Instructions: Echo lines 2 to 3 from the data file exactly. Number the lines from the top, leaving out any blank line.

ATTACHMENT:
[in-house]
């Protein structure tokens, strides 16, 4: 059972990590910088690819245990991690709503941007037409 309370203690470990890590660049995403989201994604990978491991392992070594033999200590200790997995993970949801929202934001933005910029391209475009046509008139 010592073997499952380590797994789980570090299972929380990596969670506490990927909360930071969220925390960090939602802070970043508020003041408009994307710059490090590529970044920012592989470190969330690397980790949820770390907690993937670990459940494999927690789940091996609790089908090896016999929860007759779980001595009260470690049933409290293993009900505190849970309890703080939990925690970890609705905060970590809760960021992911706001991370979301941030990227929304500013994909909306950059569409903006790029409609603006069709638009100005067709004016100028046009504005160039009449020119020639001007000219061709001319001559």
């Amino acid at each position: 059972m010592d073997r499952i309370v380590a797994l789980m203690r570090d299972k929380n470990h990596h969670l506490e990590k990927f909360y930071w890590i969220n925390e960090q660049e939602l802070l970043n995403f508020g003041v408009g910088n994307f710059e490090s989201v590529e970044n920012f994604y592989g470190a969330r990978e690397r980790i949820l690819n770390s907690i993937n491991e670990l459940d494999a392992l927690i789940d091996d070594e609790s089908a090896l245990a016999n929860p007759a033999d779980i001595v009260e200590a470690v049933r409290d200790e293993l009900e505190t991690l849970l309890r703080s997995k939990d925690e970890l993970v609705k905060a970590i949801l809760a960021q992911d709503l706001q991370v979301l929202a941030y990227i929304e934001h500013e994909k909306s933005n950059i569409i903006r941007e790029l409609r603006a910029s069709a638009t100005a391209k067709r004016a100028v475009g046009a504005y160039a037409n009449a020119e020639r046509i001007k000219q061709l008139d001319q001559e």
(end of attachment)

């Protein structure tokens, strides 16, 4: 059972990590910088690819245990991690709503941007037409 309370203690470990890590660049995403989201994604990978491991392992070594033999200590200790997995993970949801929202934001933005910029391209475009046509008139 010592073997499952380590797994789980570090299972929380990596969670506490990927909360930071969220925390960090939602802070970043508020003041408009994307710059490090590529970044920012592989470190969330690397980790949820770390907690993937670990459940494999927690789940091996609790089908090896016999929860007759779980001595009260470690049933409290293993009900505190849970309890703080939990925690970890609705905060970590809760960021992911706001991370979301941030990227929304500013994909909306950059569409903006790029409609603006069709638009100005067709004016100028046009504005160039009449020119020639001007000219061709001319001559």
């Amino acid at each position: 059972m010592d073997r499952i309370v380590a797994l789980m203690r570090d299972k929380n470990h990596h969670l506490e990590k990927f909360y930071w890590i969220n925390e960090q660049e939602l802070l970043n995403f508020g003041v408009g910088n994307f710059e490090s989201v590529e970044n920012f994604y592989g470190a969330r990978e690397r980790i949820l690819n770390s907690i993937n491991e670990l459940d494999a392992l927690i789940d091996d070594e609790s089908a090896l245990a016999n929860p007759a033999d779980i001595v009260e200590a470690v049933r409290d200790e293993l009900e505190t991690l849970l309890r703080s997995k939990d925690e970890l993970v609705k905060a970590i949801l809760a960021q992911d709503l706001q991370v979301l929202a941030y990227i929304e934001h500013e994909k909306s933005n950059i569409i903006r941007e790029l409609r603006a910029s069709a638009t100005a391209k067709r004016a100028v475009g046009a504005y160039a037409n009449a020119e020639r046509i001007k000219q061709l008139d001319q001559e």